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NFL Draft 2015: Migraines, Headaches and Pain Relievers for the Colts

Stampede Blue's Stephen Reed takes a quick look at players who could be migraines, headaches and pain relievers for Colts fans in the first three rounds of the 2015 NFL Draft.

Mark J. Rebilas-USA TODAY Sports

Taking a look at which players could be considered migraines, headaches, and pain relievers for the Colts in the first three rounds of the upcoming NFL Draft.

Round 1

Migraine - Ereck Flowers, OL, Miami (FL)

Flowers has become a popular pick for the Colts in many mock draft and all I can say is their analysis seems lazy. It amounts to this, "The Colts need to protect Andrew Luck. Oh, it looks like the right side of the offensive line was bad. They should go right tackle and Flowers kind of looks like a right tackle kind of guy."

First, those writers all talk about needing to protect Luck but Flowers is arguably the worst projected Round 1-3 tackle in pass protection. He plays like he has no interest in it. Now don't get me wrong, the guy can just maul people in the running game but every analysis starts and ends with protecting Luck, which Flowers simply can't do. Yes, Gosder Cherilus wasn't great last year but the guy played hurt. If he fully heals, this is a non-issue. Also, don't forget the rise of Ulrick John, a Grigson favorite who is already up to 310 pounds, which is 20 pounds more than when he was drafted.

Second, they say he could start immediately at right guard. That may be true but what does the team do with Donald Thomas, Todd Herremanns, Hugh Thornton and Joe Reitz. Seems like drafting a guy to play right guard creates even more of a logjam than what they had before.

As you can tell, Flowers simply doesn't make sense for so many reasons but the main one being, he can't protect Luck.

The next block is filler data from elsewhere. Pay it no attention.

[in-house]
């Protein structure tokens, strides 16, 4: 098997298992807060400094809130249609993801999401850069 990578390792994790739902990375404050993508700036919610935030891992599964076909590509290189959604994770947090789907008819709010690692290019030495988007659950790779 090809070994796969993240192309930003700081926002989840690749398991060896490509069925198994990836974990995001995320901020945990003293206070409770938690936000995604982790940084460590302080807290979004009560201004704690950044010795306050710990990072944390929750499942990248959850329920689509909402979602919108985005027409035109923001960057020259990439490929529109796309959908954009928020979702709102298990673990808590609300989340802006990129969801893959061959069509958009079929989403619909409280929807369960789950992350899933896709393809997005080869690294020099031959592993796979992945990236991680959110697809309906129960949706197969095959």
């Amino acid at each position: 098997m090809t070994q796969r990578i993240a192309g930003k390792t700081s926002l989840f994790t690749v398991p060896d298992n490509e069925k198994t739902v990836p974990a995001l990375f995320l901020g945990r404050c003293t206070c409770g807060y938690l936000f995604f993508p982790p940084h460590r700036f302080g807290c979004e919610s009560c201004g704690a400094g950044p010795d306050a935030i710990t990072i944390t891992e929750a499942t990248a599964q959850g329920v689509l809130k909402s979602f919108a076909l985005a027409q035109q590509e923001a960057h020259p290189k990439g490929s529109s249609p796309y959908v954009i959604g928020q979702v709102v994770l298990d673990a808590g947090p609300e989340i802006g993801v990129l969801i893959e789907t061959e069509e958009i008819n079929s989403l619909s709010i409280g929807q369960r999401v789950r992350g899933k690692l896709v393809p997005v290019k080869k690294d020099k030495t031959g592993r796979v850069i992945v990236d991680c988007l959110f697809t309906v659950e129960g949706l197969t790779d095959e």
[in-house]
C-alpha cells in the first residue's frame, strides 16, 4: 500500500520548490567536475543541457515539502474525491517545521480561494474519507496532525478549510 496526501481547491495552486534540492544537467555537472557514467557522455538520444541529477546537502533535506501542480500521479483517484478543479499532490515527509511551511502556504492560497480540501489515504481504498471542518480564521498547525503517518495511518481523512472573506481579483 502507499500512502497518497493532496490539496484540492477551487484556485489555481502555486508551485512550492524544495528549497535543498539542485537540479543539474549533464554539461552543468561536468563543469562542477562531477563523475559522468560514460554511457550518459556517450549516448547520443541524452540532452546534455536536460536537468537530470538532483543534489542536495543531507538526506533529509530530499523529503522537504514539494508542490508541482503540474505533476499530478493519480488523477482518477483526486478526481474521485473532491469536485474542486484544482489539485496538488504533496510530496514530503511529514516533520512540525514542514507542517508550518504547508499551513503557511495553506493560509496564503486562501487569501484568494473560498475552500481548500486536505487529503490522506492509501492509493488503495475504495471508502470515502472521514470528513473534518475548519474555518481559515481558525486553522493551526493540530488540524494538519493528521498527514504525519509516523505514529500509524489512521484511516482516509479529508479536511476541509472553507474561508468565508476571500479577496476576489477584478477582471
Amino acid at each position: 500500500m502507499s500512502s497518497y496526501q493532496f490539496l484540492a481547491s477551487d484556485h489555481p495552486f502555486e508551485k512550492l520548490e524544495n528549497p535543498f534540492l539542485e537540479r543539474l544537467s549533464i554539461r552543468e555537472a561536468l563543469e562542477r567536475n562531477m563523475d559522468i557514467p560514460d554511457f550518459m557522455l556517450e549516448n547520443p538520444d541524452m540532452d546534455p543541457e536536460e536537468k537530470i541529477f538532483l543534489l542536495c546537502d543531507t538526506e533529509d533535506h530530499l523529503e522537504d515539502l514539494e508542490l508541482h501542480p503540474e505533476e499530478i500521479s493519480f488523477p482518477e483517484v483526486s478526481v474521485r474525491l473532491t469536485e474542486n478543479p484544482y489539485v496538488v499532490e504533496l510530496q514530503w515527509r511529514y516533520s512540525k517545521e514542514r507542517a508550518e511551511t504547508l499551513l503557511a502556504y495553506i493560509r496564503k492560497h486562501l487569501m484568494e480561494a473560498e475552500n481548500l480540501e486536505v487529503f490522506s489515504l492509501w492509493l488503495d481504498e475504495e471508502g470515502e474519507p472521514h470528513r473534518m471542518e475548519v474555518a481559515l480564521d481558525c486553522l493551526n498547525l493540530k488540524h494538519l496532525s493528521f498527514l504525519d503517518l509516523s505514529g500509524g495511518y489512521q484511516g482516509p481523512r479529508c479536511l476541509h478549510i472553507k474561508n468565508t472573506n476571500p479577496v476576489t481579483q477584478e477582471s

Headache - Jordan Phillips, DT, Oklahoma

Phillips is kind of like a box of chocolates. You never know what you're going to get. He runs hot, then runs cold. He's yes and he's no. Alright, enough of that now.

Phillips has the prototypical measurements for a 3-4 NT. He's massive and can move. He can take on double teams and shed blockers to engulf a running back. However, all of this happens when he wants it to happen. If he could become consistent, he's a no doubt Pro Bowl DT. Another issue to consider but has largely been dismissed by teams is his noted back issues. If that's really a non-issue then Phillips could dominate... when he wants.

Pain Reliever - Landon Collins, S, Alabama

Landon Collins is the best safety in this draft. Saying otherwise is tough to argue.

Collins is at his best when attacking the line of scrimmage and rarely ever takes a bad angle or a false step. He's a disciplined tackler and can help shut down an opposing team's running game. He has the ability to easily match up with opposing tight ends in coverage. However, Collins is not his best when asked to constantly drop into coverage or play the "center field" type safety position. He doesn't possess the best straight line speed so big play receivers could get by him if he's forced to play back.

If the Colts took Collins, it would be a huge coup for the team. He's exactly what they need in the center of their defense and exactly what they thought they were getting with Laron Landry. I would sleep very sweetly on Thursday night if Collins became a Colt.

Round 2

Migraine - Damarious Randall, S, Arizona State

Multiple "sources" have linked Randall to the Colts, which would be fine in and of itself except these same sources say Randall also has all but been assured he'll go in Round 1. Yes, the Colts need safety help. Yes, Randall is a safety. However, Randall's not a good safety and definitely not a Round 1 safety.

It's easy to see why Colts GM Ryan Grigson likes Randall. He's a "horseshoe guy" who plays very hard and likes to make the big hit. Problem is he too often misses when he tries to make said big hit. Remind you of anyone? If that wasn't clear I was referring to Laron Landry, the absolute disaster of a safety Colts fans suffered through for the past two seasons. Randall doesn't have a great feel for coverage and consistently takes false steps in play action allowing receivers to get onto him quickly and blow by him. He is also undersized so playing primarily in the box may not be the best for his long-term success, just like Bob Sanders.